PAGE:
Sometimes even the most capable electronics teams can benefit from a little external help.
In order to highlight and target passenger safety and security on public transport, a leading transport systems company asked us to find a better way to track passenger movements in and out of train and underground carriages. Existing methods, based on the use of ceiling-mounted cameras, suffered from poor detection rates in low light conditions. Poor camera angles on underground trains due to the limited head height available were also a problem.
Our customer wanted a solution that was highly accurate, compact and unobtrusive, and able to count multiple passengers simultaneously moving in and out of carriage doors. The system needed to overcome potentially confusing influences such as large items of luggage and passengers standing in doorways.
Our initial work explored the reasons why existing systems were not sufficiently reliable and examined potential installation options. We concluded that a combination of ultrasonic and infrared proximity sensors, mounted at the top of the train door opening, would be the best choice. A suitable array of such sensors gave us the ability to discriminate between outward and inward movement, between humans and luggage, and to track multiple passengers simultaneously.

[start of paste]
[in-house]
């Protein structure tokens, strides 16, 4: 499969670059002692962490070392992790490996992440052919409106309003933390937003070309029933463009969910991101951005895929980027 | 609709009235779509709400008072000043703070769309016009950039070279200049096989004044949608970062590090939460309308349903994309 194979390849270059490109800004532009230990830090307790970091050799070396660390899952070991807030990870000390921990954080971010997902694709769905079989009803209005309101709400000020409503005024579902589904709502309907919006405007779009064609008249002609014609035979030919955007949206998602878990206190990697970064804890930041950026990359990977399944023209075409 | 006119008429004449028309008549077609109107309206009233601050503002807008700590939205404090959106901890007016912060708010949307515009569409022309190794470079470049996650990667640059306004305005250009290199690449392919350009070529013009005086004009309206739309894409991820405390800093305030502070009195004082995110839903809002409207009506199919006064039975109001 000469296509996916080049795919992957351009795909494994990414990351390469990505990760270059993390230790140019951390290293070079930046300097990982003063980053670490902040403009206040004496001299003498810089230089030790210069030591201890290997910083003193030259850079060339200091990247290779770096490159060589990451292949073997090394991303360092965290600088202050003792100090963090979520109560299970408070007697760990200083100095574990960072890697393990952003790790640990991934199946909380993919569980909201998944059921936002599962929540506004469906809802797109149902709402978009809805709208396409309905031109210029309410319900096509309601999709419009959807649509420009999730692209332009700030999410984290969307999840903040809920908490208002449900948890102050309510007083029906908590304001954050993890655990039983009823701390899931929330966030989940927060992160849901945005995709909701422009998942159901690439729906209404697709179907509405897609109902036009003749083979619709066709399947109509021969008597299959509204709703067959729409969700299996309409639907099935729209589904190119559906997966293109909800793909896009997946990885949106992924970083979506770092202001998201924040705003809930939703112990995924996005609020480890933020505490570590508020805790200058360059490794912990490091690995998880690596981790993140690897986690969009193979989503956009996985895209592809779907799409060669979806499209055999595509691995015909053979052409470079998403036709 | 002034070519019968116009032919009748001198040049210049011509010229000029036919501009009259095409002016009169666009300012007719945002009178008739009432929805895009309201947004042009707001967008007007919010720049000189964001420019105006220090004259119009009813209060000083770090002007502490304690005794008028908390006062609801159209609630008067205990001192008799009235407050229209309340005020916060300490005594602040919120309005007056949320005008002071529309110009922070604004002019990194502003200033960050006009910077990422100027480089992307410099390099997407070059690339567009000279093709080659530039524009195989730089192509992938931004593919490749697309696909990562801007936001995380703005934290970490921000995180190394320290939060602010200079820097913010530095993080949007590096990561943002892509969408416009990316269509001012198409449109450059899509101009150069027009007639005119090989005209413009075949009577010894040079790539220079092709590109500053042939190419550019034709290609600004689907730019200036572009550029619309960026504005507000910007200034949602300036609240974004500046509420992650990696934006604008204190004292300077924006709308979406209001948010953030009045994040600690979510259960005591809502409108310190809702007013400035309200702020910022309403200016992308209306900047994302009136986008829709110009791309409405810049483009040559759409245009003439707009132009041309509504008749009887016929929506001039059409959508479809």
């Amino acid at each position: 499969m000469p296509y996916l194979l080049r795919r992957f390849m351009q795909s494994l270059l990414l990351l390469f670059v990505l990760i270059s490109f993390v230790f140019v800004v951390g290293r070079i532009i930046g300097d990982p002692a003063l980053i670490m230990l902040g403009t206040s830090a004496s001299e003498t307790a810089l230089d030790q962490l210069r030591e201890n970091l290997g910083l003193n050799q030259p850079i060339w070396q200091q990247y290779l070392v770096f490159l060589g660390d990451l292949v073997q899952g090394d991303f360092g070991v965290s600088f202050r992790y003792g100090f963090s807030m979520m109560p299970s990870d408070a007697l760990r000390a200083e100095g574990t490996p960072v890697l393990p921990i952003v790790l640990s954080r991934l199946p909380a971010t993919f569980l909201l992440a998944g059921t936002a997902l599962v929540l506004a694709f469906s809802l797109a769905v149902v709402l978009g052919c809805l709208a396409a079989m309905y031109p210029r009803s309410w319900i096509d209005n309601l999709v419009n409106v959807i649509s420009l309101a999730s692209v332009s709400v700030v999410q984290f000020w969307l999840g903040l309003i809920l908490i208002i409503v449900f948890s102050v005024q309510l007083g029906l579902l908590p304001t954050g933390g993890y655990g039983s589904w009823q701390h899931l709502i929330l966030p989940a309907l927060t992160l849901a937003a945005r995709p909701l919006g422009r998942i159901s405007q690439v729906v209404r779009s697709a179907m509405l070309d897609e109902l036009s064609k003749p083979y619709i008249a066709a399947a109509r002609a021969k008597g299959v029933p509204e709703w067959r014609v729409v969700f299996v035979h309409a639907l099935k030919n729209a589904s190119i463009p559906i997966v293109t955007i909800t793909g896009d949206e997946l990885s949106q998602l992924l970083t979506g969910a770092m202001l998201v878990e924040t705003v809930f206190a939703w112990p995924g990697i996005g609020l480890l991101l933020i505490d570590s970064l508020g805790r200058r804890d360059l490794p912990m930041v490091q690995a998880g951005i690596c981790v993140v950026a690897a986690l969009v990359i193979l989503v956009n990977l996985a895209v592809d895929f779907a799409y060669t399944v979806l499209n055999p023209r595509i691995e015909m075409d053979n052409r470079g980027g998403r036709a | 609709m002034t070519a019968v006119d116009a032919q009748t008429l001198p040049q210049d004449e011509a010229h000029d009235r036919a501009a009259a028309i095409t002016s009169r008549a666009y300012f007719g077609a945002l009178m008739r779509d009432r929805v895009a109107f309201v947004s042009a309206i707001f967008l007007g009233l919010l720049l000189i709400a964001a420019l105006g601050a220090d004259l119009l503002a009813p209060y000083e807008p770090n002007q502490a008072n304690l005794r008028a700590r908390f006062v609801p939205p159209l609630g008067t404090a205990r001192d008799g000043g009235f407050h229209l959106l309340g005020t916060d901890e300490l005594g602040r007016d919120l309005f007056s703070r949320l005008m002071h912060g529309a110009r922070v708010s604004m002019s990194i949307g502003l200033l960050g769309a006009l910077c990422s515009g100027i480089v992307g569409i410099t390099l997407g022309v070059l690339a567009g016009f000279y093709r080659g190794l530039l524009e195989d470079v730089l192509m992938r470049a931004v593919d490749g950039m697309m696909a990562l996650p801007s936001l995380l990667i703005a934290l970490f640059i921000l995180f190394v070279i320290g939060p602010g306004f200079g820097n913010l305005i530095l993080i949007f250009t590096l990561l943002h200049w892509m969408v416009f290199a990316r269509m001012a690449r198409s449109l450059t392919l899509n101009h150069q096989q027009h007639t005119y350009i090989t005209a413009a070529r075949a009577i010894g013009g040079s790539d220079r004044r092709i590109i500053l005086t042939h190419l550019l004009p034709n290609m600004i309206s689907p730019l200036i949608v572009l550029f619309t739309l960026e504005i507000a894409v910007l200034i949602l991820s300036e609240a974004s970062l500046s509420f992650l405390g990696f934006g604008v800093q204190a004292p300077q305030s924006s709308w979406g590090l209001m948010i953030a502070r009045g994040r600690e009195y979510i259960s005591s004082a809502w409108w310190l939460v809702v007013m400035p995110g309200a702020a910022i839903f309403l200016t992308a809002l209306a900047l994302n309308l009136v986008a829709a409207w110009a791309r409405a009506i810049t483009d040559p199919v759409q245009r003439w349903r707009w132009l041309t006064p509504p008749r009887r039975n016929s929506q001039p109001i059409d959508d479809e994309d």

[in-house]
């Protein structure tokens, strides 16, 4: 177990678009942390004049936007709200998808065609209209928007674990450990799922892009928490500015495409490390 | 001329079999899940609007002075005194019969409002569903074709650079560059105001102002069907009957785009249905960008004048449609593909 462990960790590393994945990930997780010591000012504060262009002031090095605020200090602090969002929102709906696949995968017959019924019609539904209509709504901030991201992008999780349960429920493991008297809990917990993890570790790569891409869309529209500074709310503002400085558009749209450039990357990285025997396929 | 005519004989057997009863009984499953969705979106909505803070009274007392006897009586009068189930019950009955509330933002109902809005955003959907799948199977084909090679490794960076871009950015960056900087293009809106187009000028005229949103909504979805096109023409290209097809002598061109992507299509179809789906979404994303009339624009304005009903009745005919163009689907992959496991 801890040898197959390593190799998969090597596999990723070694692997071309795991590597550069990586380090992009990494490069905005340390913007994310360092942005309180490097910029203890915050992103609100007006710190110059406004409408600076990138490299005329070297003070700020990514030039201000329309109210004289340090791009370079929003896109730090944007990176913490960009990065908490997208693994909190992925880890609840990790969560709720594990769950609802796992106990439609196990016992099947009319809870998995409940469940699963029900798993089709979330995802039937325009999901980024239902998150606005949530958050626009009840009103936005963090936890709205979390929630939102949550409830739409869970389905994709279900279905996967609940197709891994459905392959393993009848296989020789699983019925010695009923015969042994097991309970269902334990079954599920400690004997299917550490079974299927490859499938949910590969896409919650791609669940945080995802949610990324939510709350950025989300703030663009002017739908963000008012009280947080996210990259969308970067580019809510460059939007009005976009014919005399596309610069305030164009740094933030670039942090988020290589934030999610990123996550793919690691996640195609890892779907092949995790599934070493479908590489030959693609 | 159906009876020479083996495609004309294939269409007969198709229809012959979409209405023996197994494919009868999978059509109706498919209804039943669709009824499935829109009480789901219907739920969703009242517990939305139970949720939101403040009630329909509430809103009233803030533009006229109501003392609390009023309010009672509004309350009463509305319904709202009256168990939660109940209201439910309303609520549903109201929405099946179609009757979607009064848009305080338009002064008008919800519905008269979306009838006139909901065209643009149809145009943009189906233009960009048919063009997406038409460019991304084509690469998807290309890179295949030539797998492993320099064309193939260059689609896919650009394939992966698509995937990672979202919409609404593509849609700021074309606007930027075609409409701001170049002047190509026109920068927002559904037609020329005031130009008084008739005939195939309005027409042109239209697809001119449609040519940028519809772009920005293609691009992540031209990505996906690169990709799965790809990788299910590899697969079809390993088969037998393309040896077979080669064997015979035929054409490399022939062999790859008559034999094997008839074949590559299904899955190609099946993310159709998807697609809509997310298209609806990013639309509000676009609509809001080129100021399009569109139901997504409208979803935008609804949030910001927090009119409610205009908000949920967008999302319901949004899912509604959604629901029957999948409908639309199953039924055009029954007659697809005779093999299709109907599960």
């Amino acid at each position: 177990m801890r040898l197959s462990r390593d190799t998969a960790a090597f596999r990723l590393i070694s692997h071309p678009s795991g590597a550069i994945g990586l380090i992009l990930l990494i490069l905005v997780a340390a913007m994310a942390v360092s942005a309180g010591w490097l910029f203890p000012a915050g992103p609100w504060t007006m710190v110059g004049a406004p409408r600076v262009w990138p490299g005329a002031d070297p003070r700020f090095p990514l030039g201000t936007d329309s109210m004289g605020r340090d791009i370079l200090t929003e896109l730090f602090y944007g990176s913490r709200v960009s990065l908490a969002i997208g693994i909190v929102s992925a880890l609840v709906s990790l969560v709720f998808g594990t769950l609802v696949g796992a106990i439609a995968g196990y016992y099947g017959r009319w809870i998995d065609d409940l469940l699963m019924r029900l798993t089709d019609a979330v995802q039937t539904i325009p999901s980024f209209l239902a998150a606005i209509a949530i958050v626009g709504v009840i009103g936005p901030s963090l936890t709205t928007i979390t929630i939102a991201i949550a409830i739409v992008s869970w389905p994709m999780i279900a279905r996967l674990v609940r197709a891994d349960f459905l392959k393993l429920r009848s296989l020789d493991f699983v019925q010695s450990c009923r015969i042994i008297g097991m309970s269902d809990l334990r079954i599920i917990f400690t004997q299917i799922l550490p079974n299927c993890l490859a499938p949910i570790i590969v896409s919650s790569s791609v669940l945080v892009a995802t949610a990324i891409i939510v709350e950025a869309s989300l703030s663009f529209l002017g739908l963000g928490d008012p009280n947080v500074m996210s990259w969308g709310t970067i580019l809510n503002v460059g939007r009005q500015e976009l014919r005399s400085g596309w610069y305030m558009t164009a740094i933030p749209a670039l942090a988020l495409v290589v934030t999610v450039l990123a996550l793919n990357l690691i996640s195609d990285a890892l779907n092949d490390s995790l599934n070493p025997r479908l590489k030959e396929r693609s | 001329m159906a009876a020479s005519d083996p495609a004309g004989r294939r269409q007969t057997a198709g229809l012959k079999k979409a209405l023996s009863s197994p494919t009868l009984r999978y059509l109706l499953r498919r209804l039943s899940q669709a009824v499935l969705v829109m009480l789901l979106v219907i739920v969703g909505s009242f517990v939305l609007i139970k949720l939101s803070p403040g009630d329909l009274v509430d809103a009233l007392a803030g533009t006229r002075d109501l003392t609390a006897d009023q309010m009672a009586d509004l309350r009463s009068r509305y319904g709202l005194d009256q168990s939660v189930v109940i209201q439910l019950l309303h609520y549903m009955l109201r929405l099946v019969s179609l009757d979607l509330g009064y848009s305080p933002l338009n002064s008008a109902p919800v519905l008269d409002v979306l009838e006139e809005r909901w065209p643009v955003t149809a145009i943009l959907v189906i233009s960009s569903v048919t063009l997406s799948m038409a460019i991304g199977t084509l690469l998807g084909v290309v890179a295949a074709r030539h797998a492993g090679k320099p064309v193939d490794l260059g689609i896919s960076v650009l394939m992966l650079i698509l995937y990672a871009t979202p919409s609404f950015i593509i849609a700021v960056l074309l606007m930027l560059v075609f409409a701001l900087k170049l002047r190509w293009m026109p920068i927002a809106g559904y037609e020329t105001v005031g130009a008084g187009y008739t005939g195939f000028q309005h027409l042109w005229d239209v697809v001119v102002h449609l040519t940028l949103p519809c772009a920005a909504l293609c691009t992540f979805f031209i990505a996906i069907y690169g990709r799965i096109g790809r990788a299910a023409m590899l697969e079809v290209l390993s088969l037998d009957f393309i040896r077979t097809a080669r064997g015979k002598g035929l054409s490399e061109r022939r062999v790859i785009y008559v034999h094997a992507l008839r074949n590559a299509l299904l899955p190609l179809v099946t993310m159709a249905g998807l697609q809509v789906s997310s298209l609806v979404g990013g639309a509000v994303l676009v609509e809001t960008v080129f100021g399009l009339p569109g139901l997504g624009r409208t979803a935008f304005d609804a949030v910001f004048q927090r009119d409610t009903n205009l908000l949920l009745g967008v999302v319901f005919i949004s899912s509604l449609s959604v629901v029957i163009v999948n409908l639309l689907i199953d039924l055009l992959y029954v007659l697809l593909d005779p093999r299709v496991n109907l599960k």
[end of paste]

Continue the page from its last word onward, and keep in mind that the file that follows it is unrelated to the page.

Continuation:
We then devised and experimented with detection algorithms to process the sensor data and generate passenger counts, testing at each stage using a full-size rig in our lab. Using multiple volunteers, we recreated a wide range of scenarios, evaluating and improving our algorithms at each stage.
We first developed and optimised the necessary algorithms and produced a demonstration of how the customised technology would work. Downward-pointing rows of sensor modules above or next to the doors were installed to count the number of passengers as they entered.
A range of different ultrasonic and infrared modules were tested. The performance was then evaluated in real-world transport environments to see if there was any discrimination between the recording of people and objects.
The materials and manufacturing costs of the sensor assemblies were then value engineered and investigated to see if the project was viable.
We rapidly delivered a prototype design to our customer for which we had demonstrated better performance than existing camera-based solutions could achieve. We also supplied our test rig so they could perform their own evaluations and transferred of all the intellectual property, so they had ownership of the design.
Our proposed design exceeded the customer’s counting accuracy target, was suitable for installation in a wide range of train and underground carriage doorways and had a low component cost.
Armed with a concept for an entirely new approach to the problem, our customer took over the development at this point, using their own highly capable electronics design and manufacturing teams. In a few short months we had been able to bring some original thinking to the problem, with a fresh perspective that helped our customer explore a wider range of routes forward.